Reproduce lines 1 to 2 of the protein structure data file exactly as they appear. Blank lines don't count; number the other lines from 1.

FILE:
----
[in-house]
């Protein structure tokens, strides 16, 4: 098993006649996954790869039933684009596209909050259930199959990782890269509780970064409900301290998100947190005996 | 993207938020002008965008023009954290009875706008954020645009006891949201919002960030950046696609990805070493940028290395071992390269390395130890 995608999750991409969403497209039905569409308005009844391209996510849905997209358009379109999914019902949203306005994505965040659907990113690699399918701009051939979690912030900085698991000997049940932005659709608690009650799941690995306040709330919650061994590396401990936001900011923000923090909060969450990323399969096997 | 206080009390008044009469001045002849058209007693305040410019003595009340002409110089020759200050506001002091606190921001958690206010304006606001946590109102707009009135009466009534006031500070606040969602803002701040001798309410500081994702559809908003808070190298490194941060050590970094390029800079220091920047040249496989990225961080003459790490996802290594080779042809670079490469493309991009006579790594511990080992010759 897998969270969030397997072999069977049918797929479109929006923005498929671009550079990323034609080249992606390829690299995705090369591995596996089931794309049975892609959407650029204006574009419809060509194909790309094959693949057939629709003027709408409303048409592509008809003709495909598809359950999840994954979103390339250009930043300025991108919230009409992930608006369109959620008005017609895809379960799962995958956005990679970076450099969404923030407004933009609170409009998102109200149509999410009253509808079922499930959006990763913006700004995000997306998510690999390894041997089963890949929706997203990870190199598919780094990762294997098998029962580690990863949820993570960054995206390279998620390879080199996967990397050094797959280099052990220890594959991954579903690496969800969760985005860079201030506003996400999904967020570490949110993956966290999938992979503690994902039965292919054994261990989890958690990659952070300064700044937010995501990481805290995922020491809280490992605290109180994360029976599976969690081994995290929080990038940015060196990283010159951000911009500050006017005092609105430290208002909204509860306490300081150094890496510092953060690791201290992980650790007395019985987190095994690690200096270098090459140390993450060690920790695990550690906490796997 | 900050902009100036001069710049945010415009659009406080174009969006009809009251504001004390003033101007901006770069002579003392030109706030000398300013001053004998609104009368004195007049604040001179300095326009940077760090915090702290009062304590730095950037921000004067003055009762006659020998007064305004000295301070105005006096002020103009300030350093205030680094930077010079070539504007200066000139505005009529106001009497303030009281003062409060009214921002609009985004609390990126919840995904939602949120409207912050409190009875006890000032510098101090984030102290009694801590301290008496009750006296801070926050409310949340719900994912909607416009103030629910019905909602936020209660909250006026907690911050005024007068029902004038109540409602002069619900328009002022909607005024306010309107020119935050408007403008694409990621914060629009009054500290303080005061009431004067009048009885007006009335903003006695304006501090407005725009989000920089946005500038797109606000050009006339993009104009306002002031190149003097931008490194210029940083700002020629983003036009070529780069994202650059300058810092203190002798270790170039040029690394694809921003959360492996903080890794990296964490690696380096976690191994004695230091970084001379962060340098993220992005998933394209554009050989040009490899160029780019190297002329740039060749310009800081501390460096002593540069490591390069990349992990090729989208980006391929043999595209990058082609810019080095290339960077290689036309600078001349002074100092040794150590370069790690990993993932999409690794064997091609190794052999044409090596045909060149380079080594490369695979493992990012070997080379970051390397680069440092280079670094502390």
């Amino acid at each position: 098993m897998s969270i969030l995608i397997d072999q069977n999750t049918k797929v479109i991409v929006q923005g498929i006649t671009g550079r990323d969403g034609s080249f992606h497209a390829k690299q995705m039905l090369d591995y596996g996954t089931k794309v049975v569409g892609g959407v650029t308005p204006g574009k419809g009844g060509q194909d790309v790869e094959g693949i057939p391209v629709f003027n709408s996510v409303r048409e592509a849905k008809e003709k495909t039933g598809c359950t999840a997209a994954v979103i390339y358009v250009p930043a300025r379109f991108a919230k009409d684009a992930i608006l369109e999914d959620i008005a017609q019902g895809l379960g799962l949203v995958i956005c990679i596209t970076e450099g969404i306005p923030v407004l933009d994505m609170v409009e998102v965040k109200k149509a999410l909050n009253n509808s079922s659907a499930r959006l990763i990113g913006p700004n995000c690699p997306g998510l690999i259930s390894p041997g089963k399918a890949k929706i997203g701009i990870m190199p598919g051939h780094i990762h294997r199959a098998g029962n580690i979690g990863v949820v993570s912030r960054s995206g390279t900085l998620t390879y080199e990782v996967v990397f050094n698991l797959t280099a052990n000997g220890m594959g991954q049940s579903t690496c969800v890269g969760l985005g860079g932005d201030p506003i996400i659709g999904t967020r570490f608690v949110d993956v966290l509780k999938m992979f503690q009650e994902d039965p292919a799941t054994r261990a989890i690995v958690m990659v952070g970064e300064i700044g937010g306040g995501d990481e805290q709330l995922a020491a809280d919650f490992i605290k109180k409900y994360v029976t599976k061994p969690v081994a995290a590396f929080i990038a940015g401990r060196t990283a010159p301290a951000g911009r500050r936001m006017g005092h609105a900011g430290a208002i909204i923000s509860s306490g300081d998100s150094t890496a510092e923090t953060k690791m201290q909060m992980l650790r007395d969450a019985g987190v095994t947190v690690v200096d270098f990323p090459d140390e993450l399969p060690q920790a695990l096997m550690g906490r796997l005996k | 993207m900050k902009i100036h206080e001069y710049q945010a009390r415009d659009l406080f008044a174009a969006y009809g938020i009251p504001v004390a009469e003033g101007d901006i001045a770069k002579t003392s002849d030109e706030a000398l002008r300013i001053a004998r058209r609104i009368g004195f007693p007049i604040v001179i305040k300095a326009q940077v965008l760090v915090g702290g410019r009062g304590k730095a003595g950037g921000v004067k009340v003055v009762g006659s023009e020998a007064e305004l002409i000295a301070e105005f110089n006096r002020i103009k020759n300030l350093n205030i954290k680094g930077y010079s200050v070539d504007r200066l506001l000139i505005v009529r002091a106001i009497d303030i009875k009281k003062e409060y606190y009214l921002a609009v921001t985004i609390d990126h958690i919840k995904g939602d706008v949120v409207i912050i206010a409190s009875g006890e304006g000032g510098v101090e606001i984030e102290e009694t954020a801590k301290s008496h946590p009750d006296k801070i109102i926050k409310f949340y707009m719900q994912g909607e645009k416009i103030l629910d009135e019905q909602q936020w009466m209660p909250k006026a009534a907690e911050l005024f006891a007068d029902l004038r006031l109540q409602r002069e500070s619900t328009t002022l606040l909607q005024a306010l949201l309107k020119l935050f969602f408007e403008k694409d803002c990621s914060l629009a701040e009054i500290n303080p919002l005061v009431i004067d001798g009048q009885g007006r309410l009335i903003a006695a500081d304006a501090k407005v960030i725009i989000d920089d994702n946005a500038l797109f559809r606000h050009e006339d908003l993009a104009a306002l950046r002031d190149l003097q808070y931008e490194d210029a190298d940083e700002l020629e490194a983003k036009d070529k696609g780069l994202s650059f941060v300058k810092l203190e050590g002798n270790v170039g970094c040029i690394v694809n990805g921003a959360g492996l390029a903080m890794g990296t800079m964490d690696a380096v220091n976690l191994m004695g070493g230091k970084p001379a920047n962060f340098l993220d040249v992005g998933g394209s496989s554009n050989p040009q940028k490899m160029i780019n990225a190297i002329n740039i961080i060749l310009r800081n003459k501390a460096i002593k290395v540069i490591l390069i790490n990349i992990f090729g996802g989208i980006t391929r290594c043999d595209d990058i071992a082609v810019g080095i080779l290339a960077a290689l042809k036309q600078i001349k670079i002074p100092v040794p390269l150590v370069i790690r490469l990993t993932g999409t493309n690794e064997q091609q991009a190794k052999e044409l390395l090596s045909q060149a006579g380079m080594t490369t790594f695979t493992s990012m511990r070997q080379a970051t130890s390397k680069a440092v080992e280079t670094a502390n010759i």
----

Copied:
[in-house]
């Protein structure tokens, strides 16, 4: 098993006649996954790869039933684009596209909050259930199959990782890269509780970064409900301290998100947190005996 | 993207938020002008965008023009954290009875706008954020645009006891949201919002960030950046696609990805070493940028290395071992390269390395130890 995608999750991409969403497209039905569409308005009844391209996510849905997209358009379109999914019902949203306005994505965040659907990113690699399918701009051939979690912030900085698991000997049940932005659709608690009650799941690995306040709330919650061994590396401990936001900011923000923090909060969450990323399969096997 | 206080009390008044009469001045002849058209007693305040410019003595009340002409110089020759200050506001002091606190921001958690206010304006606001946590109102707009009135009466009534006031500070606040969602803002701040001798309410500081994702559809908003808070190298490194941060050590970094390029800079220091920047040249496989990225961080003459790490996802290594080779042809670079490469493309991009006579790594511990080992010759 897998969270969030397997072999069977049918797929479109929006923005498929671009550079990323034609080249992606390829690299995705090369591995596996089931794309049975892609959407650029204006574009419809060509194909790309094959693949057939629709003027709408409303048409592509008809003709495909598809359950999840994954979103390339250009930043300025991108919230009409992930608006369109959620008005017609895809379960799962995958956005990679970076450099969404923030407004933009609170409009998102109200149509999410009253509808079922499930959006990763913006700004995000997306998510690999390894041997089963890949929706997203990870190199598919780094990762294997098998029962580690990863949820993570960054995206390279998620390879080199996967990397050094797959280099052990220890594959991954579903690496969800969760985005860079201030506003996400999904967020570490949110993956966290999938992979503690994902039965292919054994261990989890958690990659952070300064700044937010995501990481805290995922020491809280490992605290109180994360029976599976969690081994995290929080990038940015060196990283010159951000911009500050006017005092609105430290208002909204509860306490300081150094890496510092953060690791201290992980650790007395019985987190095994690690200096270098090459140390993450060690920790695990550690906490796997 | 900050902009100036001069710049945010415009659009406080174009969006009809009251504001004390003033101007901006770069002579003392030109706030000398300013001053004998609104009368004195007049604040001179300095326009940077760090915090702290009062304590730095950037921000004067003055009762006659020998007064305004000295301070105005006096002020103009300030350093205030680094930077010079070539504007200066000139505005009529106001009497303030009281003062409060009214921002609009985004609390990126919840995904939602949120409207912050409190009875006890000032510098101090984030102290009694801590301290008496009750006296801070926050409310949340719900994912909607416009103030629910019905909602936020209660909250006026907690911050005024007068029902004038109540409602002069619900328009002022909607005024306010309107020119935050408007403008694409990621914060629009009054500290303080005061009431004067009048009885007006009335903003006695304006501090407005725009989000920089946005500038797109606000050009006339993009104009306002002031190149003097931008490194210029940083700002020629983003036009070529780069994202650059300058810092203190002798270790170039040029690394694809921003959360492996903080890794990296964490690696380096976690191994004695230091970084001379962060340098993220992005998933394209554009050989040009490899160029780019190297002329740039060749310009800081501390460096002593540069490591390069990349992990090729989208980006391929043999595209990058082609810019080095290339960077290689036309600078001349002074100092040794150590370069790690990993993932999409690794064997091609190794052999044409090596045909060149380079080594490369695979493992990012070997080379970051390397680069440092280079670094502390």